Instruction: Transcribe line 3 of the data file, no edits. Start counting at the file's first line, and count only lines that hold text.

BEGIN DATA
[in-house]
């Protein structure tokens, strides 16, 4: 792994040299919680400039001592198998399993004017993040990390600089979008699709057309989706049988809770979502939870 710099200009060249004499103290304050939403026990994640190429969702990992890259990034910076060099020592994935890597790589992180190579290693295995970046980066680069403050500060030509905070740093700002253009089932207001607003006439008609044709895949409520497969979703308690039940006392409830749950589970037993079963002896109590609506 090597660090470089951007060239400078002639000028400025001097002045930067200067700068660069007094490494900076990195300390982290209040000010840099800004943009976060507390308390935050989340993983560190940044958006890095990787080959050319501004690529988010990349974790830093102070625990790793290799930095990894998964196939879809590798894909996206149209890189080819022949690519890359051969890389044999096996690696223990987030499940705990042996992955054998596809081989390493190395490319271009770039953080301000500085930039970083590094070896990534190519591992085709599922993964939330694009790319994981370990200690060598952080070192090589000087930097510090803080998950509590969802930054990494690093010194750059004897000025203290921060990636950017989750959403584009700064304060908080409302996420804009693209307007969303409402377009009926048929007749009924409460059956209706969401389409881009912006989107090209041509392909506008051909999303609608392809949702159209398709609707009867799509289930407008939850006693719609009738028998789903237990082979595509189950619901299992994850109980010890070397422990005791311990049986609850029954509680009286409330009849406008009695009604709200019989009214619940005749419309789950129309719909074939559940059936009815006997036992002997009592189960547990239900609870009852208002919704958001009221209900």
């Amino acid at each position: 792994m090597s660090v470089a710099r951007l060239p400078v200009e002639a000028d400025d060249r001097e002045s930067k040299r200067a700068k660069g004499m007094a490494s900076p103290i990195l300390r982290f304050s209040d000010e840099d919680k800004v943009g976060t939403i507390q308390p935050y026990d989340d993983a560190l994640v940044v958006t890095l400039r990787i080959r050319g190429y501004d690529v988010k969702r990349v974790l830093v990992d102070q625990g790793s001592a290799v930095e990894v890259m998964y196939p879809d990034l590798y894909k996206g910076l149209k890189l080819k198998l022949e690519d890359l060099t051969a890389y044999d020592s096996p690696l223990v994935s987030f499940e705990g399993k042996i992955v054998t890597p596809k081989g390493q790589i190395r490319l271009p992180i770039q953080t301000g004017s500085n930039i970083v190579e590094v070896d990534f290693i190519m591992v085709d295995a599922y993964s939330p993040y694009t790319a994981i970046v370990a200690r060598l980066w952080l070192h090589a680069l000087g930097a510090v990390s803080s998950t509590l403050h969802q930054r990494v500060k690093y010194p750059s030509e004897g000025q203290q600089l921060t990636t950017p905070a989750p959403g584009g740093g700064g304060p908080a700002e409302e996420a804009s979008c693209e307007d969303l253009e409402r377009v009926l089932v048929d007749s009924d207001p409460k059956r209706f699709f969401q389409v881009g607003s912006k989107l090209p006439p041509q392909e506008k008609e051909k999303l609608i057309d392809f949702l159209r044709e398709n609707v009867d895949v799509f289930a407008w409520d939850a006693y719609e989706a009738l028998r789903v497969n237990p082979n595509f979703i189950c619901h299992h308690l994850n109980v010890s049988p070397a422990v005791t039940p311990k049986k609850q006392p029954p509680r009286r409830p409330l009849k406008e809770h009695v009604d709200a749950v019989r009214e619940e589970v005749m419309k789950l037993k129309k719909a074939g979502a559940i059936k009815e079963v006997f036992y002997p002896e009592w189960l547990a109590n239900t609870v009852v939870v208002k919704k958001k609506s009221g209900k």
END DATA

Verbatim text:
């Amino acid at each position: 792994m090597s660090v470089a710099r951007l060239p400078v200009e002639a000028d400025d060249r001097e002045s930067k040299r200067a700068k660069g004499m007094a490494s900076p103290i990195l300390r982290f304050s209040d000010e840099d919680k800004v943009g976060t939403i507390q308390p935050y026990d989340d993983a560190l994640v940044v958006t890095l400039r990787i080959r050319g190429y501004d690529v988010k969702r990349v974790l830093v990992d102070q625990g790793s001592a290799v930095e990894v890259m998964y196939p879809d990034l590798y894909k996206g910076l149209k890189l080819k198998l022949e690519d890359l060099t051969a890389y044999d020592s096996p690696l223990v994935s987030f499940e705990g399993k042996i992955v054998t890597p596809k081989g390493q790589i190395r490319l271009p992180i770039q953080t301000g004017s500085n930039i970083v190579e590094v070896d990534f290693i190519m591992v085709d295995a599922y993964s939330p993040y694009t790319a994981i970046v370990a200690r060598l980066w952080l070192h090589a680069l000087g930097a510090v990390s803080s998950t509590l403050h969802q930054r990494v500060k690093y010194p750059s030509e004897g000025q203290q600089l921060t990636t950017p905070a989750p959403g584009g740093g700064g304060p908080a700002e409302e996420a804009s979008c693209e307007d969303l253009e409402r377009v009926l089932v048929d007749s009924d207001p409460k059956r209706f699709f969401q389409v881009g607003s912006k989107l090209p006439p041509q392909e506008k008609e051909k999303l609608i057309d392809f949702l159209r044709e398709n609707v009867d895949v799509f289930a407008w409520d939850a006693y719609e989706a009738l028998r789903v497969n237990p082979n595509f979703i189950c619901h299992h308690l994850n109980v010890s049988p070397a422990v005791t039940p311990k049986k609850q006392p029954p509680r009286r409830p409330l009849k406008e809770h009695v009604d709200a749950v019989r009214e619940e589970v005749m419309k789950l037993k129309k719909a074939g979502a559940i059936k009815e079963v006997f036992y002997p002896e009592w189960l547990a109590n239900t609870v009852v939870v208002k919704k958001k609506s009221g209900k």